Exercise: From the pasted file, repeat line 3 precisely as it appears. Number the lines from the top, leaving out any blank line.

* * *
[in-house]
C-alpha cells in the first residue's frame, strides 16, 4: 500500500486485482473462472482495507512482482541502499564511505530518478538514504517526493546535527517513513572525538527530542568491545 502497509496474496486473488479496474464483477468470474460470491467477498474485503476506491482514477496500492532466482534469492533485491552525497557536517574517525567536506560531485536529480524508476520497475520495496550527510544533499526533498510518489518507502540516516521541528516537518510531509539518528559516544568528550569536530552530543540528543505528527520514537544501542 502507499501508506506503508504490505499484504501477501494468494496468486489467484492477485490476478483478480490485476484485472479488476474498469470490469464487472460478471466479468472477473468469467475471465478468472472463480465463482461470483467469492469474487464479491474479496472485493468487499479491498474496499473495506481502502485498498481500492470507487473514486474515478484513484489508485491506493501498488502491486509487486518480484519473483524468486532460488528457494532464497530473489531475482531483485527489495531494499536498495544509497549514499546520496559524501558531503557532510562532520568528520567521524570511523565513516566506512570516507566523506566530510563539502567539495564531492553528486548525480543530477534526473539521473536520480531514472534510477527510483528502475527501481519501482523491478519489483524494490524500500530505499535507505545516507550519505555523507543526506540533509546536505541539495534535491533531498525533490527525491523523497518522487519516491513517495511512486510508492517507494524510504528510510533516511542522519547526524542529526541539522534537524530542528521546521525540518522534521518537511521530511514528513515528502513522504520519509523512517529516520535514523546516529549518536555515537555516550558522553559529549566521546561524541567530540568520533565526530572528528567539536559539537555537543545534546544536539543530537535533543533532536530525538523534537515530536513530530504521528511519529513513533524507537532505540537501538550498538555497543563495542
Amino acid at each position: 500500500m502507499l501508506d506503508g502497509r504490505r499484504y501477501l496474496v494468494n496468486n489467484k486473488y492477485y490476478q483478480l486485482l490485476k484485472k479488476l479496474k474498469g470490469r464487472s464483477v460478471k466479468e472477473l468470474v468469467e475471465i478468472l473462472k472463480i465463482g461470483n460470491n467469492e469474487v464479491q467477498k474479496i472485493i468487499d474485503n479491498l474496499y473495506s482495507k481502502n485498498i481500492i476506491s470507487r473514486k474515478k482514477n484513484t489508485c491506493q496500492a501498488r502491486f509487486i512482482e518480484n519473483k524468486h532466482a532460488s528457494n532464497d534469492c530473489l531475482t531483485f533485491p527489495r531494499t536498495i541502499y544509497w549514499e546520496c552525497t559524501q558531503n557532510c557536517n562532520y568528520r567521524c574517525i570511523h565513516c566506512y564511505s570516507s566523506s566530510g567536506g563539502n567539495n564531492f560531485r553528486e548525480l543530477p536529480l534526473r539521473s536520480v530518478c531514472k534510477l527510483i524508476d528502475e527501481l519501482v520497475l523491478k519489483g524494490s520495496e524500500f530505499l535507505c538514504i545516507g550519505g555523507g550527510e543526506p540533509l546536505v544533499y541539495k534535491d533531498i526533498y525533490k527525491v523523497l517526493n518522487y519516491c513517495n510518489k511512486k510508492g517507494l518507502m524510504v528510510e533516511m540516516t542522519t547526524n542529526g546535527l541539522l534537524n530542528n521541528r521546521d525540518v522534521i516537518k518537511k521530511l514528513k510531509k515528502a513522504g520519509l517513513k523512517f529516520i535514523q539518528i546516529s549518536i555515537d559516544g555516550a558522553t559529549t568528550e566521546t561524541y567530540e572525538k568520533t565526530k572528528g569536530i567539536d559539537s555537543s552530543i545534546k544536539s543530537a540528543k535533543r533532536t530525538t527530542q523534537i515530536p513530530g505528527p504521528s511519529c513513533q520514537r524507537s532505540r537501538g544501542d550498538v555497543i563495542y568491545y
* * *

Amino acid at each position: 500500500m502507499l501508506d506503508g502497509r504490505r499484504y501477501l496474496v494468494n496468486n489467484k486473488y492477485y490476478q483478480l486485482l490485476k484485472k479488476l479496474k474498469g470490469r464487472s464483477v460478471k466479468e472477473l468470474v468469467e475471465i478468472l473462472k472463480i465463482g461470483n460470491n467469492e469474487v464479491q467477498k474479496i472485493i468487499d474485503n479491498l474496499y473495506s482495507k481502502n485498498i481500492i476506491s470507487r473514486k474515478k482514477n484513484t489508485c491506493q496500492a501498488r502491486f509487486i512482482e518480484n519473483k524468486h532466482a532460488s528457494n532464497d534469492c530473489l531475482t531483485f533485491p527489495r531494499t536498495i541502499y544509497w549514499e546520496c552525497t559524501q558531503n557532510c557536517n562532520y568528520r567521524c574517525i570511523h565513516c566506512y564511505s570516507s566523506s566530510g567536506g563539502n567539495n564531492f560531485r553528486e548525480l543530477p536529480l534526473r539521473s536520480v530518478c531514472k534510477l527510483i524508476d528502475e527501481l519501482v520497475l523491478k519489483g524494490s520495496e524500500f530505499l535507505c538514504i545516507g550519505g555523507g550527510e543526506p540533509l546536505v544533499y541539495k534535491d533531498i526533498y525533490k527525491v523523497l517526493n518522487y519516491c513517495n510518489k511512486k510508492g517507494l518507502m524510504v528510510e533516511m540516516t542522519t547526524n542529526g546535527l541539522l534537524n530542528n521541528r521546521d525540518v522534521i516537518k518537511k521530511l514528513k510531509k515528502a513522504g520519509l517513513k523512517f529516520i535514523q539518528i546516529s549518536i555515537d559516544g555516550a558522553t559529549t568528550e566521546t561524541y567530540e572525538k568520533t565526530k572528528g569536530i567539536d559539537s555537543s552530543i545534546k544536539s543530537a540528543k535533543r533532536t530525538t527530542q523534537i515530536p513530530g505528527p504521528s511519529c513513533q520514537r524507537s532505540r537501538g544501542d550498538v555497543i563495542y568491545y